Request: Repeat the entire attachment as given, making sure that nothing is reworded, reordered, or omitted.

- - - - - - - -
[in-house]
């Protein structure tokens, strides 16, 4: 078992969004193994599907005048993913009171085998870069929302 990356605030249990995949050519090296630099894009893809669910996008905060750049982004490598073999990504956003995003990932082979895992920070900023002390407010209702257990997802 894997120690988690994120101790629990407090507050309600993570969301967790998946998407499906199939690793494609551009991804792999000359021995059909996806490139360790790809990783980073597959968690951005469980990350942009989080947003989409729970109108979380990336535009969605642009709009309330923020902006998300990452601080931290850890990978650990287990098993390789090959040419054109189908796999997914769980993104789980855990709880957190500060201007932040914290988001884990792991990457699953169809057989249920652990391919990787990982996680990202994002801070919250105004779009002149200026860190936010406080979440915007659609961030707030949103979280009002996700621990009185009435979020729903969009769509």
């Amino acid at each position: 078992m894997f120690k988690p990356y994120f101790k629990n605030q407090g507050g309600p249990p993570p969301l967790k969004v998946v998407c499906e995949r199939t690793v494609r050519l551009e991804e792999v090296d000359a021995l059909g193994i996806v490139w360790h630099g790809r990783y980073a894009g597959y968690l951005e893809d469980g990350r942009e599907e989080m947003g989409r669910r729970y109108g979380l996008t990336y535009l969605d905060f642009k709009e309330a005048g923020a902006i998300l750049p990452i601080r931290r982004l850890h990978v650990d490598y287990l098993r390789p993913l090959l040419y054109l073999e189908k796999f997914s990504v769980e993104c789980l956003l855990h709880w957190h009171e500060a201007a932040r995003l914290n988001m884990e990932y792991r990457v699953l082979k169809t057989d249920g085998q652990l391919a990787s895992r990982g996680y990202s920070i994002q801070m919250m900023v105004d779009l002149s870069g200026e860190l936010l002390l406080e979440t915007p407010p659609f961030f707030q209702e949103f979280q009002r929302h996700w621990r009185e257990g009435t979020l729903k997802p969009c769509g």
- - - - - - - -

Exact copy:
[in-house]
């Protein structure tokens, strides 16, 4: 078992969004193994599907005048993913009171085998870069929302 990356605030249990995949050519090296630099894009893809669910996008905060750049982004490598073999990504956003995003990932082979895992920070900023002390407010209702257990997802 894997120690988690994120101790629990407090507050309600993570969301967790998946998407499906199939690793494609551009991804792999000359021995059909996806490139360790790809990783980073597959968690951005469980990350942009989080947003989409729970109108979380990336535009969605642009709009309330923020902006998300990452601080931290850890990978650990287990098993390789090959040419054109189908796999997914769980993104789980855990709880957190500060201007932040914290988001884990792991990457699953169809057989249920652990391919990787990982996680990202994002801070919250105004779009002149200026860190936010406080979440915007659609961030707030949103979280009002996700621990009185009435979020729903969009769509």
């Amino acid at each position: 078992m894997f120690k988690p990356y994120f101790k629990n605030q407090g507050g309600p249990p993570p969301l967790k969004v998946v998407c499906e995949r199939t690793v494609r050519l551009e991804e792999v090296d000359a021995l059909g193994i996806v490139w360790h630099g790809r990783y980073a894009g597959y968690l951005e893809d469980g990350r942009e599907e989080m947003g989409r669910r729970y109108g979380l996008t990336y535009l969605d905060f642009k709009e309330a005048g923020a902006i998300l750049p990452i601080r931290r982004l850890h990978v650990d490598y287990l098993r390789p993913l090959l040419y054109l073999e189908k796999f997914s990504v769980e993104c789980l956003l855990h709880w957190h009171e500060a201007a932040r995003l914290n988001m884990e990932y792991r990457v699953l082979k169809t057989d249920g085998q652990l391919a990787s895992r990982g996680y990202s920070i994002q801070m919250m900023v105004d779009l002149s870069g200026e860190l936010l002390l406080e979440t915007p407010p659609f961030f707030q209702e949103f979280q009002r929302h996700w621990r009185e257990g009435t979020l729903k997802p969009c769509g």